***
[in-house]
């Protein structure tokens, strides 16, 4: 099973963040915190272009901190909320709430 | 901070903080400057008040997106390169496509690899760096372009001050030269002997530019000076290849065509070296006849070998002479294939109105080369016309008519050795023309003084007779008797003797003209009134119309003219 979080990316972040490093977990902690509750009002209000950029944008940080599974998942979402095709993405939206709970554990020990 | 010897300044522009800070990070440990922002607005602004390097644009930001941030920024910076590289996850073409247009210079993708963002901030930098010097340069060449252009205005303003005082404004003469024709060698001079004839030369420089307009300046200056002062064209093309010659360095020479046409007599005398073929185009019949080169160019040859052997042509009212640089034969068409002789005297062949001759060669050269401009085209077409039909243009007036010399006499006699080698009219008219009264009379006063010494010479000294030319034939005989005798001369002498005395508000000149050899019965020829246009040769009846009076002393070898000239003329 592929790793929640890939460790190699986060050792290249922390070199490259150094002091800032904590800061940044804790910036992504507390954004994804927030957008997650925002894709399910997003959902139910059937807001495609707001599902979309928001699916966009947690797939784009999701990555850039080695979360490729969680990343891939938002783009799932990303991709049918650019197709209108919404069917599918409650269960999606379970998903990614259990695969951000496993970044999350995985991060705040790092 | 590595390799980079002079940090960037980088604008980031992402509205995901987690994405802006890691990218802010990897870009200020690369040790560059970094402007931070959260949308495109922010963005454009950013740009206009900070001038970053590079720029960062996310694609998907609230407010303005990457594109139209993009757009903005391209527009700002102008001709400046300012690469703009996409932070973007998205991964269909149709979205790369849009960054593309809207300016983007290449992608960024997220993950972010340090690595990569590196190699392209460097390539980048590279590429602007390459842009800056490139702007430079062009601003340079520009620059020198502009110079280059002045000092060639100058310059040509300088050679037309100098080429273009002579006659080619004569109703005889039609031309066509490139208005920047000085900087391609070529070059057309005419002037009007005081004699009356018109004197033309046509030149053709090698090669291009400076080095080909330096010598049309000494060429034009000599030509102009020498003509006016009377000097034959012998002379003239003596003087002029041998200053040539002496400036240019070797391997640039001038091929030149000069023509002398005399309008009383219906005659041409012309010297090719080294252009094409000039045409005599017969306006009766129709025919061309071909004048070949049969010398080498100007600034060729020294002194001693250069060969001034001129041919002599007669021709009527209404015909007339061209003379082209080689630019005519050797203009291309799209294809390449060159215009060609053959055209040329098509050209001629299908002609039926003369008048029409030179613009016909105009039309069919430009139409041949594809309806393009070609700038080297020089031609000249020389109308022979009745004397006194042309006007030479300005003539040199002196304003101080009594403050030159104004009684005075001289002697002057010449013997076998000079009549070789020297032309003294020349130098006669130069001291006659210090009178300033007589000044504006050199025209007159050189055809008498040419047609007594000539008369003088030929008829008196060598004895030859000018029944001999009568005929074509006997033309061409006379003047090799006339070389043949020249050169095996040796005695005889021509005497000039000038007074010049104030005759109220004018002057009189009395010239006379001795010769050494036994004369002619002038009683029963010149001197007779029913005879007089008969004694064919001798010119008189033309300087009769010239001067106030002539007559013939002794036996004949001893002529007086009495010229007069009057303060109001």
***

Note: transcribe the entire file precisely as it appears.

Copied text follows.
[in-house]
């Protein structure tokens, strides 16, 4: 099973963040915190272009901190909320709430 | 901070903080400057008040997106390169496509690899760096372009001050030269002997530019000076290849065509070296006849070998002479294939109105080369016309008519050795023309003084007779008797003797003209009134119309003219 979080990316972040490093977990902690509750009002209000950029944008940080599974998942979402095709993405939206709970554990020990 | 010897300044522009800070990070440990922002607005602004390097644009930001941030920024910076590289996850073409247009210079993708963002901030930098010097340069060449252009205005303003005082404004003469024709060698001079004839030369420089307009300046200056002062064209093309010659360095020479046409007599005398073929185009019949080169160019040859052997042509009212640089034969068409002789005297062949001759060669050269401009085209077409039909243009007036010399006499006699080698009219008219009264009379006063010494010479000294030319034939005989005798001369002498005395508000000149050899019965020829246009040769009846009076002393070898000239003329 592929790793929640890939460790190699986060050792290249922390070199490259150094002091800032904590800061940044804790910036992504507390954004994804927030957008997650925002894709399910997003959902139910059937807001495609707001599902979309928001699916966009947690797939784009999701990555850039080695979360490729969680990343891939938002783009799932990303991709049918650019197709209108919404069917599918409650269960999606379970998903990614259990695969951000496993970044999350995985991060705040790092 | 590595390799980079002079940090960037980088604008980031992402509205995901987690994405802006890691990218802010990897870009200020690369040790560059970094402007931070959260949308495109922010963005454009950013740009206009900070001038970053590079720029960062996310694609998907609230407010303005990457594109139209993009757009903005391209527009700002102008001709400046300012690469703009996409932070973007998205991964269909149709979205790369849009960054593309809207300016983007290449992608960024997220993950972010340090690595990569590196190699392209460097390539980048590279590429602007390459842009800056490139702007430079062009601003340079520009620059020198502009110079280059002045000092060639100058310059040509300088050679037309100098080429273009002579006659080619004569109703005889039609031309066509490139208005920047000085900087391609070529070059057309005419002037009007005081004699009356018109004197033309046509030149053709090698090669291009400076080095080909330096010598049309000494060429034009000599030509102009020498003509006016009377000097034959012998002379003239003596003087002029041998200053040539002496400036240019070797391997640039001038091929030149000069023509002398005399309008009383219906005659041409012309010297090719080294252009094409000039045409005599017969306006009766129709025919061309071909004048070949049969010398080498100007600034060729020294002194001693250069060969001034001129041919002599007669021709009527209404015909007339061209003379082209080689630019005519050797203009291309799209294809390449060159215009060609053959055209040329098509050209001629299908002609039926003369008048029409030179613009016909105009039309069919430009139409041949594809309806393009070609700038080297020089031609000249020389109308022979009745004397006194042309006007030479300005003539040199002196304003101080009594403050030159104004009684005075001289002697002057010449013997076998000079009549070789020297032309003294020349130098006669130069001291006659210090009178300033007589000044504006050199025209007159050189055809008498040419047609007594000539008369003088030929008829008196060598004895030859000018029944001999009568005929074509006997033309061409006379003047090799006339070389043949020249050169095996040796005695005889021509005497000039000038007074010049104030005759109220004018002057009189009395010239006379001795010769050494036994004369002619002038009683029963010149001197007779029913005879007089008969004694064919001798010119008189033309300087009769010239001067106030002539007559013939002794036996004949001893002529007086009495010229007069009057303060109001």